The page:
Britain’s constitutional crisis has been deepened considerably by today’s Supreme Court ruling that Boris Johnson’s prorogation of parliament is unlawful and void. MPs will now return to parliament while the split in the ruling class widens into a canyon.
In a unanimous and completely unprecedented verdict, 11 judges of the Supreme Court ruled that:
“[A] decision to prorogue Parliament (or to advise the monarch to prorogue Parliament) will be unlawful if the prorogation has the effect of frustrating or preventing, without reasonable justification, the ability of Parliament to carry out its constitutional functions as a legislature and as the body responsible for the supervision of the executive. In such a situation, the court will intervene if the effect is sufficiently serious to justify such an exceptional course.”
Considering the reasonableness of Johnson’s justification for his prorogation, the court concluded that “such an interruption in the process of responsible government might not matter in some circumstances. But the circumstances here were, as already explained, quite exceptional. A fundamental change was due to take place in the Constitution of the United Kingdom on 31st October 2019.”
Accordingly, it held that Boris’ prorogation of parliament was unlawful, because “it had the effect of frustrating or preventing the ability of Parliament to carry out its constitutional functions without reasonable justification.”
Put into plain English, the judges have ruled the threat of a no-deal Brexit is so severe for British capitalism that any action by the government that hinders parliament’s attempts to stop it is unconstitutional.
State swerves to prevent no-deal Brexit
As Financial Times contributing editor and lawyer, David Allen Green points out: “This has been fashioned not from any direct precedent, as there is no direct precedent.” Lady Hale, giving the judgment, even described the decision as a “one-off”. But the highest court in the land does not make “one-off” decisions. It has quite literally invented a brand new constitutional principle simply to prevent a no-deal Brexit.
That the judiciary would take such a step is ample evidence of the crisis gripping the British establishment. That the court sought to rely on a case from 1611 only underlines the fact that we have entered into the deepest crisis in British society since the Civil War.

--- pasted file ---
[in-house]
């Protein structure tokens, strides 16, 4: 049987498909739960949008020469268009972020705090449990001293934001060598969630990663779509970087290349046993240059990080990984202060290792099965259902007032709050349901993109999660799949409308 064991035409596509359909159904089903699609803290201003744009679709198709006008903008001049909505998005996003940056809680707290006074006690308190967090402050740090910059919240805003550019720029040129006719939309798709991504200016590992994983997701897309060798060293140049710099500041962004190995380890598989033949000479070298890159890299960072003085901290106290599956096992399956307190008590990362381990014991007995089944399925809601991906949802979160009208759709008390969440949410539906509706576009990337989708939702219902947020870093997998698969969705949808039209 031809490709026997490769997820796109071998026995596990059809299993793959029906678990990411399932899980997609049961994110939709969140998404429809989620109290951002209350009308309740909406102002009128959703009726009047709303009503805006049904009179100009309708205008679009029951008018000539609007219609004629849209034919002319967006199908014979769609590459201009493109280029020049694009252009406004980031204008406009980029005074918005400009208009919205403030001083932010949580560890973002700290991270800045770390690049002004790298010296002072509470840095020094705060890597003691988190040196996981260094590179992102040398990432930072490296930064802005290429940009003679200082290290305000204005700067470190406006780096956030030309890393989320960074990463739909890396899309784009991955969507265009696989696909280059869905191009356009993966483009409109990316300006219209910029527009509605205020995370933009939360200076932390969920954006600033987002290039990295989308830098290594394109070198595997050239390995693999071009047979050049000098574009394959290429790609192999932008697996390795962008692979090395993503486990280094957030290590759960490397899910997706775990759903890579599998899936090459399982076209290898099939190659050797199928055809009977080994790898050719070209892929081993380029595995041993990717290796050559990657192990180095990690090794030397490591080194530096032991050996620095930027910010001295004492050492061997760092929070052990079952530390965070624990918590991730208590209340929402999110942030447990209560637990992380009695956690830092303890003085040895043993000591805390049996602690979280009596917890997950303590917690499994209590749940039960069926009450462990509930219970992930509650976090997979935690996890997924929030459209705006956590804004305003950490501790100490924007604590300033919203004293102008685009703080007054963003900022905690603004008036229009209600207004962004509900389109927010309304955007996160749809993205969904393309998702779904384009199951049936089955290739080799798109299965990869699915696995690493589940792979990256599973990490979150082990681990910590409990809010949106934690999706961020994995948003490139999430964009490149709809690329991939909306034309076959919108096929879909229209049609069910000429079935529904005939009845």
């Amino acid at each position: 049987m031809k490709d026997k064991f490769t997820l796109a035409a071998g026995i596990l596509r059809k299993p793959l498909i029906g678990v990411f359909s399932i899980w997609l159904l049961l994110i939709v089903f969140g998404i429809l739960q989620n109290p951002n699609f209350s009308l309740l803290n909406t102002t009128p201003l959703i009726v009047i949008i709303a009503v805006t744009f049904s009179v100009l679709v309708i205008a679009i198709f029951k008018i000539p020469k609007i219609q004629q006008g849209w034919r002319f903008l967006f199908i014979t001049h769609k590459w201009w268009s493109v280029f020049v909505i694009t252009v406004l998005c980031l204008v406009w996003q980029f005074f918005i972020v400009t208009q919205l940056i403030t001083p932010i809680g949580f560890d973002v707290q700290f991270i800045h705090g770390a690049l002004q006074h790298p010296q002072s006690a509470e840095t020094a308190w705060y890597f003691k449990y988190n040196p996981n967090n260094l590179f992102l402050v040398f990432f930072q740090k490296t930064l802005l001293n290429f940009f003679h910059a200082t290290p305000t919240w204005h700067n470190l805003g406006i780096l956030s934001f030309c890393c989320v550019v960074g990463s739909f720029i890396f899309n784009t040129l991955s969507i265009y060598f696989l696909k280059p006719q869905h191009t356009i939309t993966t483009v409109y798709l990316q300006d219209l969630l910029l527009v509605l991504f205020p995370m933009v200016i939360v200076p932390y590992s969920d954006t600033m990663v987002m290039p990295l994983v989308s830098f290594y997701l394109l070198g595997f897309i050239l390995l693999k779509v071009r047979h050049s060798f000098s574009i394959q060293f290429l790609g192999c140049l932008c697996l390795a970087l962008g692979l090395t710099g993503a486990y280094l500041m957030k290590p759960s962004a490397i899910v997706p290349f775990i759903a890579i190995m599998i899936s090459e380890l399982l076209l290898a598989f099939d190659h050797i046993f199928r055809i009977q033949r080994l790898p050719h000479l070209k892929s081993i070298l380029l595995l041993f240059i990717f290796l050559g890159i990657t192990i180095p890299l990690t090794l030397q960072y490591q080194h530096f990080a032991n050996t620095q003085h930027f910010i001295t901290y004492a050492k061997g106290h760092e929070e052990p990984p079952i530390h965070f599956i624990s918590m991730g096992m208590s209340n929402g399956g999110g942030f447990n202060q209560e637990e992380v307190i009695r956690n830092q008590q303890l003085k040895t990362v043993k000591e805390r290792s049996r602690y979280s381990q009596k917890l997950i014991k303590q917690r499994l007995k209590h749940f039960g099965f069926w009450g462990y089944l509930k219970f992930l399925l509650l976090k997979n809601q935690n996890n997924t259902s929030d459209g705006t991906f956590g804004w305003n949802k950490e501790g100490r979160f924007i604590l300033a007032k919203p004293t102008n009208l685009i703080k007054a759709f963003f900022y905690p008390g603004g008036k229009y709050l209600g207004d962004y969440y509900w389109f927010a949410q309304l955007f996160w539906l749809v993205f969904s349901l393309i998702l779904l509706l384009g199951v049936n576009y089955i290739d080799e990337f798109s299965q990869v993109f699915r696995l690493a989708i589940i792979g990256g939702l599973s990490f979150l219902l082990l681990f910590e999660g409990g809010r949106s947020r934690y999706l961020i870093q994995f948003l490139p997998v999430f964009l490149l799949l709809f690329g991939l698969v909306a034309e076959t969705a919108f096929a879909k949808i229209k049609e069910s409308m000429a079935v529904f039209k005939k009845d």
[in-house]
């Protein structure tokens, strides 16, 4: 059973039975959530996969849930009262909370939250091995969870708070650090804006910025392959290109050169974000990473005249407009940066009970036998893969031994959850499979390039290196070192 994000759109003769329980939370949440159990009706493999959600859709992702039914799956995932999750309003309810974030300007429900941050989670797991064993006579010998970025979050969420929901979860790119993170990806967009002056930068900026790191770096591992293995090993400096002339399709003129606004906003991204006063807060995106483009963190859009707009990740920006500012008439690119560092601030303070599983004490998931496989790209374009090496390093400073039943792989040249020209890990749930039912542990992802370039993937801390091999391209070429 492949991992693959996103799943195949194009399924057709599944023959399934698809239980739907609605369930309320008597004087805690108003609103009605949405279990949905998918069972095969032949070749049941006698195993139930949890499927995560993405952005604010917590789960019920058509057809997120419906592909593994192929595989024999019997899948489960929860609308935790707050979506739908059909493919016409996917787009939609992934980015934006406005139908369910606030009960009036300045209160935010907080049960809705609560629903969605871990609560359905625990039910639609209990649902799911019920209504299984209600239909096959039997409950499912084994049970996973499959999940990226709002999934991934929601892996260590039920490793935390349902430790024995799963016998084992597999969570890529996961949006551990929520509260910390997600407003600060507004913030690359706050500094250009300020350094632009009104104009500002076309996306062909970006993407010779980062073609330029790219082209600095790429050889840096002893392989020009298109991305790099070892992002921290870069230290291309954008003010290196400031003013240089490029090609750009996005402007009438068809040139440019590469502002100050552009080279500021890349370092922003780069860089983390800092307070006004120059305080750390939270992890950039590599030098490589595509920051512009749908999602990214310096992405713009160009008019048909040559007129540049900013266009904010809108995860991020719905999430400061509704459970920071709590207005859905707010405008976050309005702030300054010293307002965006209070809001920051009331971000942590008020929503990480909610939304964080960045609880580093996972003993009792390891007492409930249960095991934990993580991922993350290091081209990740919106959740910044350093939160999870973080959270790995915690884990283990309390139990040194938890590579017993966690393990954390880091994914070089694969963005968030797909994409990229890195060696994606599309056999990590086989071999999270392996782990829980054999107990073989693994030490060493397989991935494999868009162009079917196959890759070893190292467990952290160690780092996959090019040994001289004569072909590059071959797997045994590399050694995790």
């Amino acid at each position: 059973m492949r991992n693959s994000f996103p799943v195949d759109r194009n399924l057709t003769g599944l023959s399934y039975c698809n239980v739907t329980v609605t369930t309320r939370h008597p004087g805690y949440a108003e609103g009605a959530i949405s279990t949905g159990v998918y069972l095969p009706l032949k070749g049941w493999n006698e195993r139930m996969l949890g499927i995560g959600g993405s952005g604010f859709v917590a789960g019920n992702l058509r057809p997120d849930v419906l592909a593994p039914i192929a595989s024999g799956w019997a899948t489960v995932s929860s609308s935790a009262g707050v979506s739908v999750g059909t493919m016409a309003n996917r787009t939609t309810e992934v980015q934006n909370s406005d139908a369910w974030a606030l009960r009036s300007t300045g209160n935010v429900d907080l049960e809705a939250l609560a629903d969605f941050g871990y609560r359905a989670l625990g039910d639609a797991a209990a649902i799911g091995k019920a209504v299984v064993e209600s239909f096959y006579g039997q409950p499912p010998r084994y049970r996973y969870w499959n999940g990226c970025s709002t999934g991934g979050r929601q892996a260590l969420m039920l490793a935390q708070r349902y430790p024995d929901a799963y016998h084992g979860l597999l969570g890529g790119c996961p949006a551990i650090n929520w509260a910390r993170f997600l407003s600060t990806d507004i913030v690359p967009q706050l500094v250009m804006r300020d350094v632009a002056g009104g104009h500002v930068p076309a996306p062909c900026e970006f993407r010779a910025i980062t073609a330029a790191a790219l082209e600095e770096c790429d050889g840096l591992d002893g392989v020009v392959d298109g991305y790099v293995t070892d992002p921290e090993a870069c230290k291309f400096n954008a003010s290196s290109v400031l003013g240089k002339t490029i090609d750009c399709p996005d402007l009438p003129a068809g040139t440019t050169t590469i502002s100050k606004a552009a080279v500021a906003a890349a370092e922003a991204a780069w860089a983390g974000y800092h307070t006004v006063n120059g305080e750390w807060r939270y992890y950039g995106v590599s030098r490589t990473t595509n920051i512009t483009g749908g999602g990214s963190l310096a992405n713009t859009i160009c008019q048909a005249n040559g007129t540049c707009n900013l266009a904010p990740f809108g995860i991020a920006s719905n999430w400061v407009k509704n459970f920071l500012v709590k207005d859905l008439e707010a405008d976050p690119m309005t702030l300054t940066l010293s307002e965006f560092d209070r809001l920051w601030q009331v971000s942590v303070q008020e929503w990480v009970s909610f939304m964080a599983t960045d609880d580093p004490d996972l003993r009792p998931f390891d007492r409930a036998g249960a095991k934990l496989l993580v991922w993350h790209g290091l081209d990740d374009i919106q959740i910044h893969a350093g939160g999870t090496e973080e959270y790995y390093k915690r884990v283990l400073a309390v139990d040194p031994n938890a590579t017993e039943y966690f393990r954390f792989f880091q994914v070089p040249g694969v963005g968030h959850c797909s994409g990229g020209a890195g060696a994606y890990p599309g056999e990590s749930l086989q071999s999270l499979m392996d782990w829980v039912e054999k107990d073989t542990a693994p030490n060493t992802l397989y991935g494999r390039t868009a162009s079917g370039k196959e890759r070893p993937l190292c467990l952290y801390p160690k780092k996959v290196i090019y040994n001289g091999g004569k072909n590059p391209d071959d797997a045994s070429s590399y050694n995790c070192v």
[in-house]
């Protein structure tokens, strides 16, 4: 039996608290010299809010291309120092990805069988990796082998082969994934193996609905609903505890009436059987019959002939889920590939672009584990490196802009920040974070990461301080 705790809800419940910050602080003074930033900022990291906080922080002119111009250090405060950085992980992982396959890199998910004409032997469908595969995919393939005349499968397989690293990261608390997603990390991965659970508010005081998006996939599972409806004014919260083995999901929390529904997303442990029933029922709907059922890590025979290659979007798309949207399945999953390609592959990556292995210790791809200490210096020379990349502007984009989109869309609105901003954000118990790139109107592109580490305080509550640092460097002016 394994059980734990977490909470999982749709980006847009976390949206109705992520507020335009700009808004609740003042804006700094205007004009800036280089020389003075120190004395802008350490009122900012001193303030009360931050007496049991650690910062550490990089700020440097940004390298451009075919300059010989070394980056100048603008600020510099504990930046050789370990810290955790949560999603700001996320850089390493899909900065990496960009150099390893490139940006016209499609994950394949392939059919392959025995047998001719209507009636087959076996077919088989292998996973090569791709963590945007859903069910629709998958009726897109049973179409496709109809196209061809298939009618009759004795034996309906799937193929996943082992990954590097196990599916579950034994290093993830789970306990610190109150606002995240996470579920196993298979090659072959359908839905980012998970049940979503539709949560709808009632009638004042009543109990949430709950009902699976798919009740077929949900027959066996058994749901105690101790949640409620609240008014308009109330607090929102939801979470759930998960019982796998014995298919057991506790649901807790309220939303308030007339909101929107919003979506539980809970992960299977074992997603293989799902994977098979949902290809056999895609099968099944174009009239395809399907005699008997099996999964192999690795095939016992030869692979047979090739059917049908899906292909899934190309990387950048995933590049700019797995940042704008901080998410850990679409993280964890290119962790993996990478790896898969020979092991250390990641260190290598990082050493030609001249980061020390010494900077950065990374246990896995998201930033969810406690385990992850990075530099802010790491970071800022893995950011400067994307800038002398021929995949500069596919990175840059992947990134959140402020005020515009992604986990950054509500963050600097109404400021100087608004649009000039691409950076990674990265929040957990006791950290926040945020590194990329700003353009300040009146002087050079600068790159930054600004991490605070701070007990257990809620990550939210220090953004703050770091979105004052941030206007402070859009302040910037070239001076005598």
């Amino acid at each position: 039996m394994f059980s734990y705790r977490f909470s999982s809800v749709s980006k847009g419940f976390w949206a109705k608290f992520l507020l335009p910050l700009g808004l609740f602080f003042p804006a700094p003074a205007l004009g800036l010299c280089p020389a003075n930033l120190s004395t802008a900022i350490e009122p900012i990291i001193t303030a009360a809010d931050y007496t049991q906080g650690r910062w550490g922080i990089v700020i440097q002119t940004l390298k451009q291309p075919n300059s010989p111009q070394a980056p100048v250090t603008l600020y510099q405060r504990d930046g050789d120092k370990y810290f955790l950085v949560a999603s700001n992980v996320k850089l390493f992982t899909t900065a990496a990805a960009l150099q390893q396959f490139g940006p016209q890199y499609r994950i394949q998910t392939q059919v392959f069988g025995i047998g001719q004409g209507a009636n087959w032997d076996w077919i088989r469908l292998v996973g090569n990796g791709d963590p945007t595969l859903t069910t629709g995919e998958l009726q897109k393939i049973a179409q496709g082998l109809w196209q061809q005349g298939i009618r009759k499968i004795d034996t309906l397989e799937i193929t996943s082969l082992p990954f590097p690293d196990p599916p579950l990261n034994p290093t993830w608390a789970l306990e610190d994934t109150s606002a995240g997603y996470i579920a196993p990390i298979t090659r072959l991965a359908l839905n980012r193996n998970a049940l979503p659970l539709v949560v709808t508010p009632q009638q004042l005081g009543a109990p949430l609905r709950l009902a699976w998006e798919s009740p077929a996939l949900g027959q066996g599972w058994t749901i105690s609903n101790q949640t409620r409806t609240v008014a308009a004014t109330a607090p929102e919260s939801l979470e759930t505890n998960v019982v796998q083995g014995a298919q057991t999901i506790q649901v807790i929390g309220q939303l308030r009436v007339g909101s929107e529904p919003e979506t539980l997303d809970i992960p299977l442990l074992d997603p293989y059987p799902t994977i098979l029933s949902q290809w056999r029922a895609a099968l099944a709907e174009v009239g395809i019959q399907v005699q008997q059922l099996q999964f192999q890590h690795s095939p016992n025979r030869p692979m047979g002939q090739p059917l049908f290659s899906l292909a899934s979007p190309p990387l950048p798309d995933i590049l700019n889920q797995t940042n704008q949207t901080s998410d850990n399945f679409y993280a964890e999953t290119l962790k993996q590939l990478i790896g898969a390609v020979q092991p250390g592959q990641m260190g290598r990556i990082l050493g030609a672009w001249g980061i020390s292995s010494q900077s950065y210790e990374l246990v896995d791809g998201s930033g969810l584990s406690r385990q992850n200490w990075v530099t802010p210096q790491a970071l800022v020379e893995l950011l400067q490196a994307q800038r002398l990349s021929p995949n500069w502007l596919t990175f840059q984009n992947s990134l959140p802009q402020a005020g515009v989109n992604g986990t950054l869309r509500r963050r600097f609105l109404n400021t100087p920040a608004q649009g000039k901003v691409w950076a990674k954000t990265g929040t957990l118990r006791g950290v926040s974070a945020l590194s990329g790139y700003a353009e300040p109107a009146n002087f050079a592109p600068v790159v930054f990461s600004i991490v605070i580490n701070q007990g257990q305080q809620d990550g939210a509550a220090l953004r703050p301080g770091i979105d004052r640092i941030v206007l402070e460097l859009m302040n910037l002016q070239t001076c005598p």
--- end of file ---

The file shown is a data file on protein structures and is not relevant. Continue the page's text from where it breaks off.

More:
Having lost control of their traditional party – the Tories – and the former ‘second eleven’ – the Labour party – the British ruling class is having to resort to constitutional manoeuvres that run the risk of dragging the usually impartial and inscrutable judiciary directly into Britain’s political crisis.
With his own manoeuvre to ram through Brexit thwarted, Johnson will now have to consider his rapidly shrinking range of options, but liberal ecstasies over his apparent humiliation are far wide of the mark.
This verdict will do nothing but reinforce Johnson’s attempt to present himself as a ‘man of the people’, only trying to carry out the democratic decision of June 2016. He can only be defeated with a radical campaign that boldly pledges to transform society in the interests of the working class – through nationalisations, the complete reversal of austerity and the provision of guaranteed housing, health and education for all.
Further, it must always be remembered that the same weapons the Supreme Court uses against Johnson would also be turned against a Labour government if it were to threaten the fundamental interests of British capitalism. The court’s judgment made explicit reference to the principle laid down in Burmah Oil Co Ltd vs. Lord Advocate, that "the executive cannot exercise prerogative powers so as to deprive people of their property without the payment of compensation”.
For a general election now – bring down the government!
But as the saying goes, “when thieves fall out, honest men come by their own”. This historic crisis at the heart of Britain’s political regime can and must be used by the labour movement to change society. Already, calls are being made for Corbyn to table a motion of no confidence in the government as soon as Parliament reconvenes. This is absolutely right.
The lesson we should draw from this whole debacle is that the British establishment and state are falling apart and are thoroughly discredited. They are literally making it up as they go along. While the lesson coming from Labour Party conference is that our movement is stronger than it has been for decades.
Now is the time to bring down this crumbling government and force a general election to bring a Corbyn-led Labour government to power.
But there is something even deeper at stake. This crisis shows the need to completely transform our decrepit political system and its so-called constitution, abolish the monarchy and House of Lords, pay elected representatives a workers’ wage, and build a genuinely democratic society, made by and for working people – not wealthy landowners and capitalists.